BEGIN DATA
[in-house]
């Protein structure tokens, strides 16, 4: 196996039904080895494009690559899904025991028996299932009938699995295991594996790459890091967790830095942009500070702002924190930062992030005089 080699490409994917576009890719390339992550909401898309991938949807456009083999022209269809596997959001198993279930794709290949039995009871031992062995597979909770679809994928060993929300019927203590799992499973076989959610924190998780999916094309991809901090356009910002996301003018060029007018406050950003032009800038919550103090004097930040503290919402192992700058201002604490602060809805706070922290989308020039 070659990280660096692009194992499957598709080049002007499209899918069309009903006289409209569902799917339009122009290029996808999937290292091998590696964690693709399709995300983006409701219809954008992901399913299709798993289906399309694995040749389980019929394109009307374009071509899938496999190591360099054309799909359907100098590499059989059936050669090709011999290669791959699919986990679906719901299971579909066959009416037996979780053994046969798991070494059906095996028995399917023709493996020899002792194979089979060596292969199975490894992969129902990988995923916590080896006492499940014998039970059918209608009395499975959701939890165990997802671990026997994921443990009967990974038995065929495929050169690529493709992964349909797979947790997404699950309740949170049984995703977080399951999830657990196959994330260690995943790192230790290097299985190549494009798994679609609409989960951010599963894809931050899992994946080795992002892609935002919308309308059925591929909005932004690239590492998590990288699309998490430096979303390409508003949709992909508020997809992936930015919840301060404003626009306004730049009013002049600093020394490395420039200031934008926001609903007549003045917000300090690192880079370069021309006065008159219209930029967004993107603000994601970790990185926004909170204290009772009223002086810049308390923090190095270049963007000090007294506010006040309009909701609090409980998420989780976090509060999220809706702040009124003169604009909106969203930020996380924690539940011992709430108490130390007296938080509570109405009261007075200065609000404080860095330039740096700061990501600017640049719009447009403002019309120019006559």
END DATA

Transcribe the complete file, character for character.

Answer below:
[in-house]
């Protein structure tokens, strides 16, 4: 196996039904080895494009690559899904025991028996299932009938699995295991594996790459890091967790830095942009500070702002924190930062992030005089 080699490409994917576009890719390339992550909401898309991938949807456009083999022209269809596997959001198993279930794709290949039995009871031992062995597979909770679809994928060993929300019927203590799992499973076989959610924190998780999916094309991809901090356009910002996301003018060029007018406050950003032009800038919550103090004097930040503290919402192992700058201002604490602060809805706070922290989308020039 070659990280660096692009194992499957598709080049002007499209899918069309009903006289409209569902799917339009122009290029996808999937290292091998590696964690693709399709995300983006409701219809954008992901399913299709798993289906399309694995040749389980019929394109009307374009071509899938496999190591360099054309799909359907100098590499059989059936050669090709011999290669791959699919986990679906719901299971579909066959009416037996979780053994046969798991070494059906095996028995399917023709493996020899002792194979089979060596292969199975490894992969129902990988995923916590080896006492499940014998039970059918209608009395499975959701939890165990997802671990026997994921443990009967990974038995065929495929050169690529493709992964349909797979947790997404699950309740949170049984995703977080399951999830657990196959994330260690995943790192230790290097299985190549494009798994679609609409989960951010599963894809931050899992994946080795992002892609935002919308309308059925591929909005932004690239590492998590990288699309998490430096979303390409508003949709992909508020997809992936930015919840301060404003626009306004730049009013002049600093020394490395420039200031934008926001609903007549003045917000300090690192880079370069021309006065008159219209930029967004993107603000994601970790990185926004909170204290009772009223002086810049308390923090190095270049963007000090007294506010006040309009909701609090409980998420989780976090509060999220809706702040009124003169604009909106969203930020996380924690539940011992709430108490130390007296938080509570109405009261007075200065609000404080860095330039740096700061990501600017640049719009447009403002019309120019006559």